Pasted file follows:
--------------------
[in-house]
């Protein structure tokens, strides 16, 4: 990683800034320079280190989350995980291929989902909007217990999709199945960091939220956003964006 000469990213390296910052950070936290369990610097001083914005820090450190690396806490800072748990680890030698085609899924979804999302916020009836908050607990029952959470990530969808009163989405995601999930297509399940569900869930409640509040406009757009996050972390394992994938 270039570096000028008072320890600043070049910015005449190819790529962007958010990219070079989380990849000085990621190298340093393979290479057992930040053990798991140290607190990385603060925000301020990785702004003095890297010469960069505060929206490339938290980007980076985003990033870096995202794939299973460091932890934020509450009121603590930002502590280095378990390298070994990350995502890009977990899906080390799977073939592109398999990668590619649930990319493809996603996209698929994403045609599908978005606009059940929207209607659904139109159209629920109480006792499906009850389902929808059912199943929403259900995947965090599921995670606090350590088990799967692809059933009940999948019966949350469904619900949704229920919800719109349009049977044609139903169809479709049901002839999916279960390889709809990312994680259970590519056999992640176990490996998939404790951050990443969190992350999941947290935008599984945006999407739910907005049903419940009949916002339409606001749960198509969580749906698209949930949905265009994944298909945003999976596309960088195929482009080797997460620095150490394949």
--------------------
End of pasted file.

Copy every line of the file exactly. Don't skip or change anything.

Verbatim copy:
[in-house]
């Protein structure tokens, strides 16, 4: 990683800034320079280190989350995980291929989902909007217990999709199945960091939220956003964006 000469990213390296910052950070936290369990610097001083914005820090450190690396806490800072748990680890030698085609899924979804999302916020009836908050607990029952959470990530969808009163989405995601999930297509399940569900869930409640509040406009757009996050972390394992994938 270039570096000028008072320890600043070049910015005449190819790529962007958010990219070079989380990849000085990621190298340093393979290479057992930040053990798991140290607190990385603060925000301020990785702004003095890297010469960069505060929206490339938290980007980076985003990033870096995202794939299973460091932890934020509450009121603590930002502590280095378990390298070994990350995502890009977990899906080390799977073939592109398999990668590619649930990319493809996603996209698929994403045609599908978005606009059940929207209607659904139109159209629920109480006792499906009850389902929808059912199943929403259900995947965090599921995670606090350590088990799967692809059933009940999948019966949350469904619900949704229920919800719109349009049977044609139903169809479709049901002839999916279960390889709809990312994680259970590519056999992640176990490996998939404790951050990443969190992350999941947290935008599984945006999407739910907005049903419940009949916002339409606001749960198509969580749906698209949930949905265009994944298909945003999976596309960088195929482009080797997460620095150490394949």